Macbeth's legendary fort on the top of Dunsinnan Hill, Perth Scotland

So where might the real one be? Legend has it that it was placed in the hillside at Dunsinnan Hill which was once the site of King Macbeth’s castle and lies near Scone. In the late 1700’s or early 1800’s a young farm boy after a brutal rainstorm found what appeared to be a cave or fissure. Boys being curious, decided to investigate and found a subterranean chamber, which held a stairs with a blocked passage. But what intrigued them the most was a stone slab held up by four stone legs and the stone had writing on it. Later on as the one grew older he heard the legend and went back to the Hill to look for the opening but never found it. Some believe that the stone is now housed at Dunsinnan Hall because a worker on one of the restoration of the hall overheard the owner claiming he could touch the stone whenever he wanted to. The current owner of the Hall has neither admitted nor denied ownership/guardianship of the Stone.

When Ian Hamilton was asked if the Stone returned to Scotland was a fake, he claimed the Stone he and his fellow patriots liberated from England was the original stone that King Edward took. However, with a twinkle in his eye, he didn’t dismiss the claim the Stone he liberated might have actually been a fake all along.

Monday, September 20, 2010


On Saint Andrew’s Day, November 30, 1996 in a cavalcade along the High Street running from Holyrood Palace to the Castle at Edinburgh the fabled Stone of Destiny was returned home to Scotland after a 700 year-old theft.

The stone was the ancient stone upon all kings of Scotland were crowned. The “speaking stone” as one legend states (there is no historical evidence) was the stone upon which Jacob of Biblical fame was to have rested his head. It was taken from Syria to Egypt where it was taken to Spain and then Ireland to Tara where the high kings of Ireland were crowned. The stone was brought to Scotland by the Scoti of Ireland who came in the 5th century and was the centerpiece of the coronation of the kings of the new kingdom of Dalridia in what is now Argyll at Dunadd. When the Viking raids increased along the west coast of Scotland at the time of King Kenneth macAlpin moved the stone from Iona to Perth. The stone was placed in the Abbey at Scone and from there all of the kings of Scotland up to King John Balliol in 1292 were crowned.

King John was the chosen claimant from the thirteen who vied for the kingship of Scotland left vacant by the death of the “Maid of Norway” the granddaughter of King Alexander III. By naming him king, Edward I of England believed that Scotland was now a vassal of England and expect the Scottish nobles to help fight his war in France. Not so though King John was weak with little control over the nobles of Scotland, he with the support of those noble in 1296 signed a treaty with France for mutual aid, which was to become known as the Auld Alliance. This enraged Edward who quickly retaliated by bringing an army to Scotland and first laying waste to Berwick killing over 8000 inhabitants and from there he headed north and met the Scottish Army, such that it was, at Dunbar and totally destroyed the Scottish army. At this point Edward demanded fealty of the Scottish nobles and their signature became known as the Ragman’s Rolls.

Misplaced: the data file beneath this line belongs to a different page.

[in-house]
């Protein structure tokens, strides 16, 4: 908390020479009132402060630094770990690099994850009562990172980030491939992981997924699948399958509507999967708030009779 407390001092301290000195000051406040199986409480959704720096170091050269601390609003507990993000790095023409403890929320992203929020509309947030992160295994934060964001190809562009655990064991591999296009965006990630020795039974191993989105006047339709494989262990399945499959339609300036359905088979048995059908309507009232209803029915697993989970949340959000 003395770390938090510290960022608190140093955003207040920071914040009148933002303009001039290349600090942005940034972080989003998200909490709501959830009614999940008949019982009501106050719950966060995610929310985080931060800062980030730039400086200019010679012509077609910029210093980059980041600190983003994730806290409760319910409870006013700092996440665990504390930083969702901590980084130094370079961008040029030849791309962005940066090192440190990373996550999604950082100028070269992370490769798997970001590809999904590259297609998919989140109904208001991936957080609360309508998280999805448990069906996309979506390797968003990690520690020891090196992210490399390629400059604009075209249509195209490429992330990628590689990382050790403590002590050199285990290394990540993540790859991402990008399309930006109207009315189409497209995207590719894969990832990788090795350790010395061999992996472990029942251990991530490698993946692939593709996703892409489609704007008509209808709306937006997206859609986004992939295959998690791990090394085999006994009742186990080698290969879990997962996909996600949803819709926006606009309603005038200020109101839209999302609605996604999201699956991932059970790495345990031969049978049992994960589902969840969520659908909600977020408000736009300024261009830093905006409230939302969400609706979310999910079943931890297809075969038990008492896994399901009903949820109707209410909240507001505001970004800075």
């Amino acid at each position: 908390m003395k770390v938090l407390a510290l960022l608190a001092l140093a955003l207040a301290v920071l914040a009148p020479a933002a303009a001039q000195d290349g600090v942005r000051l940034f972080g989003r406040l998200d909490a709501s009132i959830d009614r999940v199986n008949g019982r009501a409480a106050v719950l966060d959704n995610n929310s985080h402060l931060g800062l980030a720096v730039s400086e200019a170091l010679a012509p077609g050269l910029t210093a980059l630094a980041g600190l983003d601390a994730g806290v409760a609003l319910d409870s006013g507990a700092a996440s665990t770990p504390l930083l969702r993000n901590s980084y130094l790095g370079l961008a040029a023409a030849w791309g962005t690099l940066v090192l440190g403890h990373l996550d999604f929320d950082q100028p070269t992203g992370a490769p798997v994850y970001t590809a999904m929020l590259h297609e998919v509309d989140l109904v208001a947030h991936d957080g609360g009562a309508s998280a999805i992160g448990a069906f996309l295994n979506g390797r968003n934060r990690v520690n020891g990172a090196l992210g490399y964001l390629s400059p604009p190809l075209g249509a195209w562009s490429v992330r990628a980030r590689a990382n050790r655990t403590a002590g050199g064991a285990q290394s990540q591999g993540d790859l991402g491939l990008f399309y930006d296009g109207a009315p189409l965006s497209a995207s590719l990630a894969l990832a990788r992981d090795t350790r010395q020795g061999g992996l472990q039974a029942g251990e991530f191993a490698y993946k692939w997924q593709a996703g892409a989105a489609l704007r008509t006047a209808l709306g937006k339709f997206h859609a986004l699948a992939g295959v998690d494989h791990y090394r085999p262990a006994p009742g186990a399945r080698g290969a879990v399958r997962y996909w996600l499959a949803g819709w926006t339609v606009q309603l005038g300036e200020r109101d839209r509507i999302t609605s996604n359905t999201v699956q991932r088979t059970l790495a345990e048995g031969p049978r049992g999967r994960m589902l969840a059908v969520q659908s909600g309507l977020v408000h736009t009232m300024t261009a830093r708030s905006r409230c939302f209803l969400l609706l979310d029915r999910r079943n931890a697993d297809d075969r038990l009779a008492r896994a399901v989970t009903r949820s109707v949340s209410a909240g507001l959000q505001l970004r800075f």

While in Scotland in an effort to break the moral backs of the Scots he rode to Scone which was then the capital and at the Abbey he removed the relics of Scotland which include the Black Rood of St Margaret, which was the piece of the ‘true cross” that Queen Margaret brought with her to Scotland when she married King Malcolm III and gave the Scottish church. Edward also took the Stone of Destiny so that there would be no more kings of Scotland that weren’t also kings of England. However, that didn’t stop the Scots because Scottish kings continued to be crowned at Scone, minus the stone, from King Robert de Brus forward.

King Edward meanwhile had a special chair made to house the stone and his son Edward II was the first of the English kings to be crowned over the stone so that when crowned as English King he was also crowned king of Scotland, as if the Scots accepted that. The stone remained in England until the mid 1950’s when a group of Nationalistic college students decided that that they wanted to bring back the stone to Scotland where it belonged. On a raid on Christmas Eve they stole into Westminster Cathedral and took the stone away across the borders back to Scotland. While in the process it was believed that the stone broke and was left with gypsies until the parts of the stone could be brought back to Scotland. The British government was in quite the tizzy for a good four months until the students had it repaired and was given over to the Church of Scotland who left it at the abbey of Arbroath draped in the Scottish Saltire.

Now there are some who believe that that stone that Edward had taken back to England was not the actual stone but a fake stone, as the stone is much more similar to the red sandstone found around Scone. Some even believe that the stone was really just a lid from a cesspit in the abbey and passed off as the real Stone of Destiny. Now, this is one of those legends I can get behind. My Scottish and Irish side love the irony of knowing that all of the kings and queens of England from Edward II onward my actually have been sitting on a part of the loo during their coronation.

More on the Ian Hamilton and those who helped him liberate the Stone in the 1950’s in the next posting this week